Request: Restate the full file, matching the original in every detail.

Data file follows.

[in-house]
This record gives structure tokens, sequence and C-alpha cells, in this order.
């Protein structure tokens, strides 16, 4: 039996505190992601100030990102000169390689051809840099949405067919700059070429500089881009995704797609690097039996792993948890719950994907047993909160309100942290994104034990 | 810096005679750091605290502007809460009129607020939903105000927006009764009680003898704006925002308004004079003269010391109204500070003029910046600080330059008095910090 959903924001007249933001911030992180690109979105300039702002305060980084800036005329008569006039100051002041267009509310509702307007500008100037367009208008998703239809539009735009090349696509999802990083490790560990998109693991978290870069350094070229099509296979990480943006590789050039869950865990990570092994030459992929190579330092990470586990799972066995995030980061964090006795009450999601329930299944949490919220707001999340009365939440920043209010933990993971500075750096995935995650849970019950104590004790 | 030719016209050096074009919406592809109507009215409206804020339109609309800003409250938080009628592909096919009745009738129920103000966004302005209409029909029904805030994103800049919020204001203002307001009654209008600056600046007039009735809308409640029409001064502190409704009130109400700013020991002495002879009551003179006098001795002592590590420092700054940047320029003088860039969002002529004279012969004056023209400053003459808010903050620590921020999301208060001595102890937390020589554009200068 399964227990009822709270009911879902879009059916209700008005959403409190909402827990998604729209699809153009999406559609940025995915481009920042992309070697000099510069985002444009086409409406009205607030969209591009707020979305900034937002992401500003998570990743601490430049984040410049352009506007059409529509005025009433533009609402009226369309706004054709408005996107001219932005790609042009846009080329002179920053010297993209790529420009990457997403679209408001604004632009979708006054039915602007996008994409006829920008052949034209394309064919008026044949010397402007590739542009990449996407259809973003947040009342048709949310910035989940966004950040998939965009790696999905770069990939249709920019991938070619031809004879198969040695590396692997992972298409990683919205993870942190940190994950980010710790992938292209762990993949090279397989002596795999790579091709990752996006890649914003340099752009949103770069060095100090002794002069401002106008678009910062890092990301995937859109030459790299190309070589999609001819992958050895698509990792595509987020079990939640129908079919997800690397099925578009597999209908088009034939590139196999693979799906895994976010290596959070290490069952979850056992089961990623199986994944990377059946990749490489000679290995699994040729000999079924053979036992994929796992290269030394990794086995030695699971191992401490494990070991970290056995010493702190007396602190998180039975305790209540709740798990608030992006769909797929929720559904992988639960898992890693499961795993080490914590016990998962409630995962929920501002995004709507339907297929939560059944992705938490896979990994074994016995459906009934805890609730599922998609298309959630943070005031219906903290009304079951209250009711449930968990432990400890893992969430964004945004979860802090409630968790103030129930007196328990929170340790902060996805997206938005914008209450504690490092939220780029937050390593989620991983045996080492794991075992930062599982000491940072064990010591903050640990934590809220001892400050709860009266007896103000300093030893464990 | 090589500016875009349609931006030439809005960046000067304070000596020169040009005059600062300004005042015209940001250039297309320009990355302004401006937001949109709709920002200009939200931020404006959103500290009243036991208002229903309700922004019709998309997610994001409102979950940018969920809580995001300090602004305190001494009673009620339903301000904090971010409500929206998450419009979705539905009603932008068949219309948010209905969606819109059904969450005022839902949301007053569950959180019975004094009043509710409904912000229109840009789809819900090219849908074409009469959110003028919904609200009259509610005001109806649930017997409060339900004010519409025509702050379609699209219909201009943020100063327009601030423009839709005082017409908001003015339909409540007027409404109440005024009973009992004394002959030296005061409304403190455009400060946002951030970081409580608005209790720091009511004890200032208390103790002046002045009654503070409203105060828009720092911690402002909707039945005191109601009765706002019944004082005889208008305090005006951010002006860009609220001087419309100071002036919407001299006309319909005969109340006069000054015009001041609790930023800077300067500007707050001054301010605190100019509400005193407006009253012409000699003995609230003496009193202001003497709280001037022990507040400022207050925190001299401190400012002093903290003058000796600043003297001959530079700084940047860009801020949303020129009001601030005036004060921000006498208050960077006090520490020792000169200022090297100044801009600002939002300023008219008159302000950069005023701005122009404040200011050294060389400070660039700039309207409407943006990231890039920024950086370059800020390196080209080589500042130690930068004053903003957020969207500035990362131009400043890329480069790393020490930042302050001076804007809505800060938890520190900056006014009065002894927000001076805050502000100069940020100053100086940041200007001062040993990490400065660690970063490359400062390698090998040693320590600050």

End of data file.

[in-house]
This record gives structure tokens, sequence and C-alpha cells, in this order.
């Protein structure tokens, strides 16, 4: 039996505190992601100030990102000169390689051809840099949405067919700059070429500089881009995704797609690097039996792993948890719950994907047993909160309100942290994104034990 | 810096005679750091605290502007809460009129607020939903105000927006009764009680003898704006925002308004004079003269010391109204500070003029910046600080330059008095910090 959903924001007249933001911030992180690109979105300039702002305060980084800036005329008569006039100051002041267009509310509702307007500008100037367009208008998703239809539009735009090349696509999802990083490790560990998109693991978290870069350094070229099509296979990480943006590789050039869950865990990570092994030459992929190579330092990470586990799972066995995030980061964090006795009450999601329930299944949490919220707001999340009365939440920043209010933990993971500075750096995935995650849970019950104590004790 | 030719016209050096074009919406592809109507009215409206804020339109609309800003409250938080009628592909096919009745009738129920103000966004302005209409029909029904805030994103800049919020204001203002307001009654209008600056600046007039009735809308409640029409001064502190409704009130109400700013020991002495002879009551003179006098001795002592590590420092700054940047320029003088860039969002002529004279012969004056023209400053003459808010903050620590921020999301208060001595102890937390020589554009200068 399964227990009822709270009911879902879009059916209700008005959403409190909402827990998604729209699809153009999406559609940025995915481009920042992309070697000099510069985002444009086409409406009205607030969209591009707020979305900034937002992401500003998570990743601490430049984040410049352009506007059409529509005025009433533009609402009226369309706004054709408005996107001219932005790609042009846009080329002179920053010297993209790529420009990457997403679209408001604004632009979708006054039915602007996008994409006829920008052949034209394309064919008026044949010397402007590739542009990449996407259809973003947040009342048709949310910035989940966004950040998939965009790696999905770069990939249709920019991938070619031809004879198969040695590396692997992972298409990683919205993870942190940190994950980010710790992938292209762990993949090279397989002596795999790579091709990752996006890649914003340099752009949103770069060095100090002794002069401002106008678009910062890092990301995937859109030459790299190309070589999609001819992958050895698509990792595509987020079990939640129908079919997800690397099925578009597999209908088009034939590139196999693979799906895994976010290596959070290490069952979850056992089961990623199986994944990377059946990749490489000679290995699994040729000999079924053979036992994929796992290269030394990794086995030695699971191992401490494990070991970290056995010493702190007396602190998180039975305790209540709740798990608030992006769909797929929720559904992988639960898992890693499961795993080490914590016990998962409630995962929920501002995004709507339907297929939560059944992705938490896979990994074994016995459906009934805890609730599922998609298309959630943070005031219906903290009304079951209250009711449930968990432990400890893992969430964004945004979860802090409630968790103030129930007196328990929170340790902060996805997206938005914008209450504690490092939220780029937050390593989620991983045996080492794991075992930062599982000491940072064990010591903050640990934590809220001892400050709860009266007896103000300093030893464990 | 090589500016875009349609931006030439809005960046000067304070000596020169040009005059600062300004005042015209940001250039297309320009990355302004401006937001949109709709920002200009939200931020404006959103500290009243036991208002229903309700922004019709998309997610994001409102979950940018969920809580995001300090602004305190001494009673009620339903301000904090971010409500929206998450419009979705539905009603932008068949219309948010209905969606819109059904969450005022839902949301007053569950959180019975004094009043509710409904912000229109840009789809819900090219849908074409009469959110003028919904609200009259509610005001109806649930017997409060339900004010519409025509702050379609699209219909201009943020100063327009601030423009839709005082017409908001003015339909409540007027409404109440005024009973009992004394002959030296005061409304403190455009400060946002951030970081409580608005209790720091009511004890200032208390103790002046002045009654503070409203105060828009720092911690402002909707039945005191109601009765706002019944004082005889208008305090005006951010002006860009609220001087419309100071002036919407001299006309319909005969109340006069000054015009001041609790930023800077300067500007707050001054301010605190100019509400005193407006009253012409000699003995609230003496009193202001003497709280001037022990507040400022207050925190001299401190400012002093903290003058000796600043003297001959530079700084940047860009801020949303020129009001601030005036004060921000006498208050960077006090520490020792000169200022090297100044801009600002939002300023008219008159302000950069005023701005122009404040200011050294060389400070660039700039309207409407943006990231890039920024950086370059800020390196080209080589500042130690930068004053903003957020969207500035990362131009400043890329480069790393020490930042302050001076804007809505800060938890520190900056006014009065002894927000001076805050502000100069940020100053100086940041200007001062040993990490400065660690970063490359400062390698090998040693320590600050």